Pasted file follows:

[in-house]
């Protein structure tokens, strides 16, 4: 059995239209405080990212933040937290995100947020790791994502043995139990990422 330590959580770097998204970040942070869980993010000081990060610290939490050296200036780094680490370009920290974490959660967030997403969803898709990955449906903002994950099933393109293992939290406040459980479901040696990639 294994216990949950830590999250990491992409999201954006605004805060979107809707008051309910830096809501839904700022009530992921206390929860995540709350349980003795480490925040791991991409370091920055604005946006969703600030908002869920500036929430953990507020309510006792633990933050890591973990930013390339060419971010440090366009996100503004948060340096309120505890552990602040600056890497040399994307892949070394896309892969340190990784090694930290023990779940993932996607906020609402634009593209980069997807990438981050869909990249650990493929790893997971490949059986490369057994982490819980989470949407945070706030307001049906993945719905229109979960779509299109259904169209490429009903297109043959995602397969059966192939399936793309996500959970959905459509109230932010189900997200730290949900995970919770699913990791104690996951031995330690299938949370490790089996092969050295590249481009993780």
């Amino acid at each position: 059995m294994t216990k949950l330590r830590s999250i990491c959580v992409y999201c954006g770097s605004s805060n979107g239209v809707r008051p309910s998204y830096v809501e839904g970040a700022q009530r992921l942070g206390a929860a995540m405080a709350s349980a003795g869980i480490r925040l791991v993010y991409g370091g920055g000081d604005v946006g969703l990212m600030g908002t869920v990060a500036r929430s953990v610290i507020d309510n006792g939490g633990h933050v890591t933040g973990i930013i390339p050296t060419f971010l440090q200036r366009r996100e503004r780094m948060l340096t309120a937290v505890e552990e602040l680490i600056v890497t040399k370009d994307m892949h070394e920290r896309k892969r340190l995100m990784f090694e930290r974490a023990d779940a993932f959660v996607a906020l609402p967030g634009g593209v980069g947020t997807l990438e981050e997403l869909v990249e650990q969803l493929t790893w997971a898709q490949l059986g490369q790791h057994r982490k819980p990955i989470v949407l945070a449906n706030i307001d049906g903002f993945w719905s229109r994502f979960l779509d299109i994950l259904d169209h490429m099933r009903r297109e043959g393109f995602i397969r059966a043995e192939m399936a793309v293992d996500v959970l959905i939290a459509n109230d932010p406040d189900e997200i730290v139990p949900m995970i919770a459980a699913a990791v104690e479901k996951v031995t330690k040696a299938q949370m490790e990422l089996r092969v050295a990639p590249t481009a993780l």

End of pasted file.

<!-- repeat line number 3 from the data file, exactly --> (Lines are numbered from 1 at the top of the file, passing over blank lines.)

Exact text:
């Amino acid at each position: 059995m294994t216990k949950l330590r830590s999250i990491c959580v992409y999201c954006g770097s605004s805060n979107g239209v809707r008051p309910s998204y830096v809501e839904g970040a700022q009530r992921l942070g206390a929860a995540m405080a709350s349980a003795g869980i480490r925040l791991v993010y991409g370091g920055g000081d604005v946006g969703l990212m600030g908002t869920v990060a500036r929430s953990v610290i507020d309510n006792g939490g633990h933050v890591t933040g973990i930013i390339p050296t060419f971010l440090q200036r366009r996100e503004r780094m948060l340096t309120a937290v505890e552990e602040l680490i600056v890497t040399k370009d994307m892949h070394e920290r896309k892969r340190l995100m990784f090694e930290r974490a023990d779940a993932f959660v996607a906020l609402p967030g634009g593209v980069g947020t997807l990438e981050e997403l869909v990249e650990q969803l493929t790893w997971a898709q490949l059986g490369q790791h057994r982490k819980p990955i989470v949407l945070a449906n706030i307001d049906g903002f993945w719905s229109r994502f979960l779509d299109i994950l259904d169209h490429m099933r009903r297109e043959g393109f995602i397969r059966a043995e192939m399936a793309v293992d996500v959970l959905i939290a459509n109230d932010p406040d189900e997200i730290v139990p949900m995970i919770a459980a699913a990791v104690e479901k996951v031995t330690k040696a299938q949370m490790e990422l089996r092969v050295a990639p590249t481009a993780l």